Jaye

I am 48 years old and had a Salter osteotomy at two years old. At 10 years old my leg was an inch shorter than the other. I don’t know the name of the surgery that was preformed I only know I was cut on the outside of my thigh and a rod with steel plates were put in and later removed a year later. The leg was the same length for about 7 years, or that is when I began noticing I was standing with the leg bent and leaning in towards my right side. (Left hip was the one with the surgeries) Now my leg is a half an inch shorter and the pelvis is twisted a half inch.

I lift weights and exercise daily. I have always had a certain degree of pain, or discomfort. I am however experiencing more pain and discomfort. While working out doesn’t hurt, walking long distances, which aren’t long for others, or sitting more than a half hour at a time does. Everything I research online tells me about arthritis for “normal” people.

I am sure I have osteoarthritis to some degree but the research results aren’t in the same area. Probably because my hip isn’t in the right area as everyone else is. I’m not really sure I want to risk surgery at this point. My fear is if the hip is replaced and put in the right place how is that going to effect my pelvis and nerves.

Will I feel different being normal?

Will it be uncomfortable to be like other people.

Does that make sense?

I am also flat footed. The pain is in front where my hip is. You can see the difference if I were to show you, it’s in back of me, on the outer left side of my but. My lower back hurts. I have a lot of muscle stress on the left middle part of my spine and shoulders. I get a massage monthly and they said they can not completely relax the muscles they tighten right back up. My knee on the inside hurts my shine and ankle. It’s all related and the flat feet have a lot to do with it as well. I’m wondering if anyone has had this surgery and how they are doing/any other related surgeries…where and when I may be heading in the future.

I’m not a big surgery type of person so I’d like to hold off as long as I can. My oldest in getting married in September and nothing is going to stop me from dancing up a storm…I’ll pay the next day but that’s fine with me. Any help or shared stories will be very much appreciated.




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  1. Trish says:

    This sounds very similar to what I had done at 13yrs and 15yrs of age respectively. I am now 48. I practice hot yoga 5 times per week and I also have a super physiotherapist. I take a six week (one session per week) course with her ever 12-18 months. I also took a 10 week (once weekly) course with a Rolfer.
    Although I am far from cured, I have no pain in my knee or shin any more, although I do still have some pain in my hip and lower back.
    Again like you my condition does not inhibit me – it’s the next day that I pay for spending too much time on my feet.
    My recommendation is start with rolfing. This will get you onto an even keel – literally-. Follow this with more gentle exercise – swimming or yoga. Finally go to your physio and have her tweak the remainder.
    Hope this helps.

  2. Liz says:

    Jaye,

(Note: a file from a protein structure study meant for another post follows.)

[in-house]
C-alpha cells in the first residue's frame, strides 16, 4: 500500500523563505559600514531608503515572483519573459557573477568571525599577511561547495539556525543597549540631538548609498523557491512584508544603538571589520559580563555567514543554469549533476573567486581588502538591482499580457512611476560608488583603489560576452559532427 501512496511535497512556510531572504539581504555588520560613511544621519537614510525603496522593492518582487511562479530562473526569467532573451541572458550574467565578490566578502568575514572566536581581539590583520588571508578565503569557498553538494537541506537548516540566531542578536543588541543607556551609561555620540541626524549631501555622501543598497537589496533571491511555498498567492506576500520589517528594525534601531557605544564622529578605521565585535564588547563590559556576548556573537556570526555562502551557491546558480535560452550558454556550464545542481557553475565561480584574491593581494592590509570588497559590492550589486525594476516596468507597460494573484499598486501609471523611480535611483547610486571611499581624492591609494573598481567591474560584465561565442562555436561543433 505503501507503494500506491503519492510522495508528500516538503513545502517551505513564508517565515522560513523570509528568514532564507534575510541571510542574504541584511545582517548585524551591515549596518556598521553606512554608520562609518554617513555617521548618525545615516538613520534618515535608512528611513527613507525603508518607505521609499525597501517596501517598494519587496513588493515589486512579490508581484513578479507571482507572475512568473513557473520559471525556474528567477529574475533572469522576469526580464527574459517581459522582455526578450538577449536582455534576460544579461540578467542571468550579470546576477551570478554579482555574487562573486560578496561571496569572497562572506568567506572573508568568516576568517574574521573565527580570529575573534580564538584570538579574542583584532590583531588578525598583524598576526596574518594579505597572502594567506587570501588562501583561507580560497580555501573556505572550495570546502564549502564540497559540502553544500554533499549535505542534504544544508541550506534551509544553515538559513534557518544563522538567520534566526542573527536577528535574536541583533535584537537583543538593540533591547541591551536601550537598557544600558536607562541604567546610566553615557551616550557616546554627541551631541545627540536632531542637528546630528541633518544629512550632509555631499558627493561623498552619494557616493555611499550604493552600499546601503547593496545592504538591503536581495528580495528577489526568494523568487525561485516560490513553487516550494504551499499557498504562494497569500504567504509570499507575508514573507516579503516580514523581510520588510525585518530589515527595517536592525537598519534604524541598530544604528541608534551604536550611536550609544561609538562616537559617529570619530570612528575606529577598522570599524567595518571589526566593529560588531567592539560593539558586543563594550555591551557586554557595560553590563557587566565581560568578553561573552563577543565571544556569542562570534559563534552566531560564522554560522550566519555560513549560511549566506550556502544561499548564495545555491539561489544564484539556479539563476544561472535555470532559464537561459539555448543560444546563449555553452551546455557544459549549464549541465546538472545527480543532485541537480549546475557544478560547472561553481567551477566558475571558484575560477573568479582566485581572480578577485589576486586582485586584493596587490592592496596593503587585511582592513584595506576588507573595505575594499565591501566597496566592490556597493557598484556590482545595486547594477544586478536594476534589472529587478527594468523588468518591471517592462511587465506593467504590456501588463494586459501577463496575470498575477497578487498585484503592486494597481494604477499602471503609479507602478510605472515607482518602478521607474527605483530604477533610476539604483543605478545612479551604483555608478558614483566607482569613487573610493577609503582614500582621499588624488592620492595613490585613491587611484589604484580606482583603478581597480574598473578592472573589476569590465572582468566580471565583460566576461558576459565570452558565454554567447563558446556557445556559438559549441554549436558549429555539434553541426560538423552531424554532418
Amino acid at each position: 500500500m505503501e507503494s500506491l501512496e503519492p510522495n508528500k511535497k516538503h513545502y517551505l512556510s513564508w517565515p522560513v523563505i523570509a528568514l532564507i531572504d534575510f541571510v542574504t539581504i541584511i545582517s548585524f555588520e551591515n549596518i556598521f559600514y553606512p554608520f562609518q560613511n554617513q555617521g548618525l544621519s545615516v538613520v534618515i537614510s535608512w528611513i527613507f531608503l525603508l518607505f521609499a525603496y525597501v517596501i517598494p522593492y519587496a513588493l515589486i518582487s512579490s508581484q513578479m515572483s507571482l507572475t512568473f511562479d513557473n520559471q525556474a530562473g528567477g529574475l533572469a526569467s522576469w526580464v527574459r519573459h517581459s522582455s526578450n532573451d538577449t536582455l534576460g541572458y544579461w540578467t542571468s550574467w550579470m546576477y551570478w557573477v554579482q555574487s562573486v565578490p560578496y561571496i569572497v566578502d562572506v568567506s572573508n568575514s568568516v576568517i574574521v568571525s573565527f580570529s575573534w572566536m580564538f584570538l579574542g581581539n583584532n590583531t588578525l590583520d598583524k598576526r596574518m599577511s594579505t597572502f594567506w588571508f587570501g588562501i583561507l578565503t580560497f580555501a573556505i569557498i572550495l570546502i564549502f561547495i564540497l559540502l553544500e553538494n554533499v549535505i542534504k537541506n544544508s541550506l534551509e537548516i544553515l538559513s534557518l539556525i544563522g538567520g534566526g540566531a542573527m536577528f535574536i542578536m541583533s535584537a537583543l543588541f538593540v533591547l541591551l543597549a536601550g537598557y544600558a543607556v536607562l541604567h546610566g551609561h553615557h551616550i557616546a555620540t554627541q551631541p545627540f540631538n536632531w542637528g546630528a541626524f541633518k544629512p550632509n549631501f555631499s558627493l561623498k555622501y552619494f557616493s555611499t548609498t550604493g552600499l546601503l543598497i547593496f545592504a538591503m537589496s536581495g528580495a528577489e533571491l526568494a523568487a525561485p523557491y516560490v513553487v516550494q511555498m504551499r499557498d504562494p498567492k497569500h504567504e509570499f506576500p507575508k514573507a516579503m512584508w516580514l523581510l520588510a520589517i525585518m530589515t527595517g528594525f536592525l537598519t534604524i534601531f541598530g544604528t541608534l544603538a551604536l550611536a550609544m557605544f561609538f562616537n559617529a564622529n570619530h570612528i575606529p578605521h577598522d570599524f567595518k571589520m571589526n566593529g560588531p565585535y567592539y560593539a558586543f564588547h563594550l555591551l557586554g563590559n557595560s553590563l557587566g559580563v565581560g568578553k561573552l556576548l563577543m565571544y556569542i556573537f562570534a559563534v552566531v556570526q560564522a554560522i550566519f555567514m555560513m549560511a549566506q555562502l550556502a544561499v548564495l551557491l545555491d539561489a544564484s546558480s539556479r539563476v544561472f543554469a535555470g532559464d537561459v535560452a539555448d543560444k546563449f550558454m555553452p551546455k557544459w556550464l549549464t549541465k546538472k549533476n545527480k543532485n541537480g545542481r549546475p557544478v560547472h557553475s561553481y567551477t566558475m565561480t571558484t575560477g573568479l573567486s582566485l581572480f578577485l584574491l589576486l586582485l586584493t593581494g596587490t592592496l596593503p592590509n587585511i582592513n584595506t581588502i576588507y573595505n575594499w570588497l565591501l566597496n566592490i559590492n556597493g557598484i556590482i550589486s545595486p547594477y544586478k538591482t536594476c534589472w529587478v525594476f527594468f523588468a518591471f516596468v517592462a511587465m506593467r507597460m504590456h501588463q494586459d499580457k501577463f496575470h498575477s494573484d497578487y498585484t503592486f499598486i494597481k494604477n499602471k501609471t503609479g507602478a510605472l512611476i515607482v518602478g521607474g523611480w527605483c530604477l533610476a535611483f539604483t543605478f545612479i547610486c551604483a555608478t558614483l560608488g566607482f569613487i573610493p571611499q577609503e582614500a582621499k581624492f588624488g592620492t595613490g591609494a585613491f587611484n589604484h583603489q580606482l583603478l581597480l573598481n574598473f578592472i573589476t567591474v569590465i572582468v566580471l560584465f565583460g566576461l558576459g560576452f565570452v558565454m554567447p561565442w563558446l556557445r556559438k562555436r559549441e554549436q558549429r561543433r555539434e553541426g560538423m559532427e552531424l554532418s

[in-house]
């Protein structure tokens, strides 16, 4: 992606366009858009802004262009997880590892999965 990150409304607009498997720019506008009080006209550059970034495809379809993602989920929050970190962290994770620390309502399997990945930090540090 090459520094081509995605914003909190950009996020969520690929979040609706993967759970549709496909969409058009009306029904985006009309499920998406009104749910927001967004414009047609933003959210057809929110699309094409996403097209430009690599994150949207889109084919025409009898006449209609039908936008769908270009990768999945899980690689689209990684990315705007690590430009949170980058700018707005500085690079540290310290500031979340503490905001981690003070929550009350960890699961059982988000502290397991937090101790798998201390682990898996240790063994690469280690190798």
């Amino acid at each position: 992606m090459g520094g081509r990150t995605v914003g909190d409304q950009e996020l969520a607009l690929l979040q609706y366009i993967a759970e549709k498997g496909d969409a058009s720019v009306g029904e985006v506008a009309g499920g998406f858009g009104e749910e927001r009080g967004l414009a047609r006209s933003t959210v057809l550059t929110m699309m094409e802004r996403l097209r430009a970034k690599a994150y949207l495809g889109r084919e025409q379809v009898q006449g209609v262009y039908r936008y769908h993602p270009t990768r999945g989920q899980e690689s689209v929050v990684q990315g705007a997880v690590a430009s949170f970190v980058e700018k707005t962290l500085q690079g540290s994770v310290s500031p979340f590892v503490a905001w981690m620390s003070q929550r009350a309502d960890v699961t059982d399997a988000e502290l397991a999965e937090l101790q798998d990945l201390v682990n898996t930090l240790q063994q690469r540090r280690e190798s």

I’ve had multiple surgeries, pins, plates (from age 4- 7) and most recently left and right hip replacements. The left side in 2013 and the right side in 2014. I had congenital hip dysplasia or congenital epiphyseal dysplasia, I am 35 years old now and I am amazed at the difference the hip replacements made, in regards to pain. I think after living my whole life with it and arthritis i eventually didn’t know the difference it was just the way it was. I was used to the pain, unless i walked more than usual or exerted my own limitations then i would most definitely feel a greater pain and would not be able to sleep at all. My normal range of mobility was very limited, for example, if i wanted to step up into the normal, what is it 6″ sidewalk? and there was no car or wall or something i could hold on to, i would have to first walk up to it then stop in front of it and once i had my balance i would slowly step up. I always went up the stairs having to step up with one foot then bringing the other one up next to it, i could not go up with just one foot. No riding bicycles, no running, working out was not really an option so i made sure my weight stayed at 140 or less, at 140 i would start to feel the difference in pain. I was 5’5″, i say was because after my hip replacement i am now 5’6″ :) I guess all I can say is i wish I had done it earlier because not only was my mobility limited but my life was severely limited. The pain after surgery was bad but not too bad, the worst part was making your muscles strong enough to walk, to move again. Within 3 months I was back to “normal” a much better normal. I still have limited mobility but that is not due to the joint it is due to my muscles, they have never been able to move more that just a few inches for 35 years so i can’t expect them to from one day to another but gradually and with exercise, i know it will get better, already i walk up the stairs at an impressive speed, in my opinion lol.. without having to put both feet on the same step, and sidewalks are no longer my enemy haha.. I’ll eventually have enough range of motion to ride a bicycle, that is one of my goals :) I wish you the best, in my opinion you’ve lived in pain for too long. Don’t be scared. Nobody understands your pain , so many times i wished i could show people just for a few seconds what my pain was like because I never wanted to do anything i just wanted to be home and i wanted to rest, going to work was such a mission, from the time i woke up, with my joints feeling like they were frozen/fused to the walk from my car to my desk, by the time i sat in the chair i would exhale deeply and just sit there thinking “i made it”. When it was time to leave i would stand up slowly as my joints felt fused and stuck again and i would just stand there for about 10-15 minutes moving my legs and getting them ready for the walk to my car, holding on to the walls as i walked away because i was not yet fully “mobile”. I was so happy when it was a hot day because the hot seats in my car made my hips feel so much better after sitting at work all day. Well, I don’t know if my little story helped but just know that they’ve done this many times, you’ll be ok, good luck. You’ve been through a lot already, a hip replacement is a piece of cake :)